Alcohol Use for Sleep Strongly Linked to Hazardous vs Moderate Drinking

Laurie Barclay, MD

November 08, 2010

November 8, 2010 — Using alcohol for sleep is strongly linked to hazardous vs moderate drinking, according to a report of a cross-sectional survey in primary care practices from the American Academy of Family Physicians (AAFP) National Research Network, published in the November/December issue of the Annals of Family Medicine.

"Hazardous and harmful drinking and sleep problems are common, but their associations among patients seen in primary care have not been examined," write Daniel C. Vinson, MD, MSPH, from the Department of Family and Community Medicine, University of Missouri in Columbia, and colleagues. "We hypothesized that greater levels of alcohol consumption would be associated with several self-reported sleep problems."

Anonymous, postvisit questionnaires were completed by clinicians (n = 94) as well as by patients (up to 30 consecutive adult patients per clinician; total n = 1984). Patient questions concerned demographics, alcohol drinking, cardinal symptoms of alcohol use disorders, sleep quality, insomnia, sleep apnea, and symptoms of restless legs syndrome. After adjustment for demographics and clustering of patients within physicians, multivariate analyses examined the associations of drinking status — characterized as none, moderate, or hazardous — with sleep problems.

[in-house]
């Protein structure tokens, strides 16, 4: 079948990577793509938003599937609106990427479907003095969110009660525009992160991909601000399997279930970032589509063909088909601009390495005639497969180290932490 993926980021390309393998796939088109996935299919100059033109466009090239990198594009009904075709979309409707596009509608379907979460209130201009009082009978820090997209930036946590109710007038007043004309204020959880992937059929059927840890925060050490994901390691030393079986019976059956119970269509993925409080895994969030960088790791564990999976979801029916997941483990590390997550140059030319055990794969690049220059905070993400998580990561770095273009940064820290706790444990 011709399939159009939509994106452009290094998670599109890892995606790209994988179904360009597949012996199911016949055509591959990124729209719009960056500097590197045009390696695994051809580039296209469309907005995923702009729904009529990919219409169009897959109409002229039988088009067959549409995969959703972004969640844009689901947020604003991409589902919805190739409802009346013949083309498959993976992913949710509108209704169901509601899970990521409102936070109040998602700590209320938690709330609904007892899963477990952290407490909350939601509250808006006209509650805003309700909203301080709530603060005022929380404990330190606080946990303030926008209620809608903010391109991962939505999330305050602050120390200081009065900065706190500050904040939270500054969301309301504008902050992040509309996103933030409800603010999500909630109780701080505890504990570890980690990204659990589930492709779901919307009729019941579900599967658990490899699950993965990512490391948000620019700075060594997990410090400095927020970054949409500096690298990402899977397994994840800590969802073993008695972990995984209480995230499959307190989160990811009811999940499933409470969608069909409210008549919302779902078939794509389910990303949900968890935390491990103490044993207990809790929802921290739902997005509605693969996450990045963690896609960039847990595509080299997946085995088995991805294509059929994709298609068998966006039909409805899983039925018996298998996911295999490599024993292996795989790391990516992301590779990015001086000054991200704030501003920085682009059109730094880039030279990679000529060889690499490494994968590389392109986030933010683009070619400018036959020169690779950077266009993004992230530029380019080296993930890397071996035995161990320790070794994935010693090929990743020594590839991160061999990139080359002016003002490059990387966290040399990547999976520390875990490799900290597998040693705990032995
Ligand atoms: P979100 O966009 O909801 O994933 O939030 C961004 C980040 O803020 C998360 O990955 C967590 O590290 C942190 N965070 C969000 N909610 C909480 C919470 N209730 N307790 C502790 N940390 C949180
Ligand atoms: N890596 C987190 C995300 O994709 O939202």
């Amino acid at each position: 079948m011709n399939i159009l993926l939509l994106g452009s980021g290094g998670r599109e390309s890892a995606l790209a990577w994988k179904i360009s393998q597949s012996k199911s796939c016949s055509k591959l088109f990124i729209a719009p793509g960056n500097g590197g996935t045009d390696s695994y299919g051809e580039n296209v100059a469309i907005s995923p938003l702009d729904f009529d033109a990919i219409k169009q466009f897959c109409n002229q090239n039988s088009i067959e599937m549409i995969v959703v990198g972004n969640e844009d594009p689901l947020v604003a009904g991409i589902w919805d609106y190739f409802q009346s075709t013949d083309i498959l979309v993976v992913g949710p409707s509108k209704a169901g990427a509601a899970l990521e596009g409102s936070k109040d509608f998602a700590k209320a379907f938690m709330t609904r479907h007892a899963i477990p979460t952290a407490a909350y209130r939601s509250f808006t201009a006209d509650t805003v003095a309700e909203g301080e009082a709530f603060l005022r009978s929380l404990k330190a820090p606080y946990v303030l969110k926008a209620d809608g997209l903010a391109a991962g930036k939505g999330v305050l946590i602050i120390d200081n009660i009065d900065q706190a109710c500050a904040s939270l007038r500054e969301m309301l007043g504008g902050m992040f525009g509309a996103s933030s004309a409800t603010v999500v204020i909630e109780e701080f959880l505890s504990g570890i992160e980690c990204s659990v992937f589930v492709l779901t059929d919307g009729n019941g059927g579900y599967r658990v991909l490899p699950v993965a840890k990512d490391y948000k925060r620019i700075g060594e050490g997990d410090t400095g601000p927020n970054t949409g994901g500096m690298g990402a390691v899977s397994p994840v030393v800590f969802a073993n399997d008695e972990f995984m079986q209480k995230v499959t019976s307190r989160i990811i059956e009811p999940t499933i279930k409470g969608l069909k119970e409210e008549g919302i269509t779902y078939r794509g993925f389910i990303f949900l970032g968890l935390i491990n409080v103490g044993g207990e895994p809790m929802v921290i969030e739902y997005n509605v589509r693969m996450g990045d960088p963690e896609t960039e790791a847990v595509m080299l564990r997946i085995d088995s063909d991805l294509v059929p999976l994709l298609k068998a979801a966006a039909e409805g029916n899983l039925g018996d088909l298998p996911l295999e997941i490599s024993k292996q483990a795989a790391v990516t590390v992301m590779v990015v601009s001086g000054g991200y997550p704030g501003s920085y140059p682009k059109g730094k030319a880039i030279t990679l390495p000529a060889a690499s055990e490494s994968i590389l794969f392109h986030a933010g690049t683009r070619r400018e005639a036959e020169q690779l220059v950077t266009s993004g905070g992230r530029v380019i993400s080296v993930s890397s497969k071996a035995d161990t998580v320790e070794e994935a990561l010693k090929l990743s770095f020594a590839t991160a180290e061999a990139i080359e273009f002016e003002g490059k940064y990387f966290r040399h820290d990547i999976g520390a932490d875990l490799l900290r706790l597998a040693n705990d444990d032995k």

Complete data for analysis were provided by 1699 (85.6%) of patients who responded (mean age, 50.4 ± 17.4 years; 67% women; 72.9% white). Hazardous drinking was reported by 22.3% of respondents, fair or poor overall sleep quality by 47.8%, and diagnosis or treatment of sleep apnea by 7.3%.

Drinking status was not associated with any measure of insomnia, overall sleep quality, or symptoms of restless legs syndrome, based on multivariate analyses. Compared with nondrinkers, those who reported moderate drinking had lower adjusted odds of sleep apnea (odds ratio [OR], 0.61; 95% confidence interval [CI], 0.38 - 1.00). Use of alcohol for sleep was strongly associated with hazardous drinking vs moderate drinking (OR, 4.58; 95% CI, 2.97 - 7.08).

Limitations of this study include cross-sectional design, reliance on patient self-reports, lack of data as to which medications were used to aid in sleep, lack of data on smoking or weight, and failure to stratify hazardous drinkers into subcategories.

"Moderate and hazardous drinking were associated with few sleep problems," the study authors write. "Using alcohol for sleep, however, was strongly associated with hazardous drinking relative to moderate drinking and may serve as a prompt for physicians to ask about excessive alcohol use."

The Robert Wood Johnson Foundation supported this study. The study authors have disclosed no relevant financial relationships.

Ann Fam Med. 2010;8:484-492.


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